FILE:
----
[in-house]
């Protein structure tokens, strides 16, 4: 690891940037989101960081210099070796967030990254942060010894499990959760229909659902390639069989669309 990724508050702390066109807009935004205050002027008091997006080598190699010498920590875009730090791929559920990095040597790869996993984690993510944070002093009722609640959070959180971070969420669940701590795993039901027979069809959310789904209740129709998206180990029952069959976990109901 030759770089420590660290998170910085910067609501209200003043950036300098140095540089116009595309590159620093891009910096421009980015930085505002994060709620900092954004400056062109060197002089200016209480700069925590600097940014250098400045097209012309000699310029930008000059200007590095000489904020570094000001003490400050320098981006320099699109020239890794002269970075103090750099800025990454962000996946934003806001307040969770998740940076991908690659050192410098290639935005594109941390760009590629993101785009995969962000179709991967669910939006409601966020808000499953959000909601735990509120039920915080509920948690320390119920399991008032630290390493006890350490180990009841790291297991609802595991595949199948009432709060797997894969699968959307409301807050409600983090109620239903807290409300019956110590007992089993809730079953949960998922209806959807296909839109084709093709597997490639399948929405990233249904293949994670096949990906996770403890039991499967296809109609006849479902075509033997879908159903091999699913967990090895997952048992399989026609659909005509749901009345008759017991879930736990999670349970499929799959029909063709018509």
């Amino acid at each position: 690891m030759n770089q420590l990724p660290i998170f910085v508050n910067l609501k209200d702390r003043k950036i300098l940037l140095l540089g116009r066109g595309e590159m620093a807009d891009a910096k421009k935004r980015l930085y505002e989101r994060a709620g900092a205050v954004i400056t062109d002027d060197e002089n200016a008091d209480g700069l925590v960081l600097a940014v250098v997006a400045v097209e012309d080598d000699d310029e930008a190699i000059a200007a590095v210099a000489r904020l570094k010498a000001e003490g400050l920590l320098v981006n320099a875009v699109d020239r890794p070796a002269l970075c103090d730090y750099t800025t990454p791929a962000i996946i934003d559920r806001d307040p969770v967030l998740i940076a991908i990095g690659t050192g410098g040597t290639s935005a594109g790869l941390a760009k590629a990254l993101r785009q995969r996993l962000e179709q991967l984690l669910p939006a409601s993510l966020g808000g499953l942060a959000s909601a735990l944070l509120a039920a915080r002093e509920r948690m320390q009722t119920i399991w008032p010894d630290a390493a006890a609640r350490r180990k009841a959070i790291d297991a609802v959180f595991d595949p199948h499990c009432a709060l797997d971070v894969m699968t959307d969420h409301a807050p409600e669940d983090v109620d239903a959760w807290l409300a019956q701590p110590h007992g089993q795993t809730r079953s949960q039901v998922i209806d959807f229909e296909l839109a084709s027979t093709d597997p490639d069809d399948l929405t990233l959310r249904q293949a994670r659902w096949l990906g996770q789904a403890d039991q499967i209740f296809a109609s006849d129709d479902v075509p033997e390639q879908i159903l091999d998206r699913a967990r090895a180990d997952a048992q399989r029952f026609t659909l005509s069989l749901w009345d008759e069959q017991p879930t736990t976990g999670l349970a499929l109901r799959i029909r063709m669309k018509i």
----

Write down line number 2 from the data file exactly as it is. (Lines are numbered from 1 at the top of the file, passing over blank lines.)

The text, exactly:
């Protein structure tokens, strides 16, 4: 690891940037989101960081210099070796967030990254942060010894499990959760229909659902390639069989669309 990724508050702390066109807009935004205050002027008091997006080598190699010498920590875009730090791929559920990095040597790869996993984690993510944070002093009722609640959070959180971070969420669940701590795993039901027979069809959310789904209740129709998206180990029952069959976990109901 030759770089420590660290998170910085910067609501209200003043950036300098140095540089116009595309590159620093891009910096421009980015930085505002994060709620900092954004400056062109060197002089200016209480700069925590600097940014250098400045097209012309000699310029930008000059200007590095000489904020570094000001003490400050320098981006320099699109020239890794002269970075103090750099800025990454962000996946934003806001307040969770998740940076991908690659050192410098290639935005594109941390760009590629993101785009995969962000179709991967669910939006409601966020808000499953959000909601735990509120039920915080509920948690320390119920399991008032630290390493006890350490180990009841790291297991609802595991595949199948009432709060797997894969699968959307409301807050409600983090109620239903807290409300019956110590007992089993809730079953949960998922209806959807296909839109084709093709597997490639399948929405990233249904293949994670096949990906996770403890039991499967296809109609006849479902075509033997879908159903091999699913967990090895997952048992399989026609659909005509749901009345008759017991879930736990999670349970499929799959029909063709018509």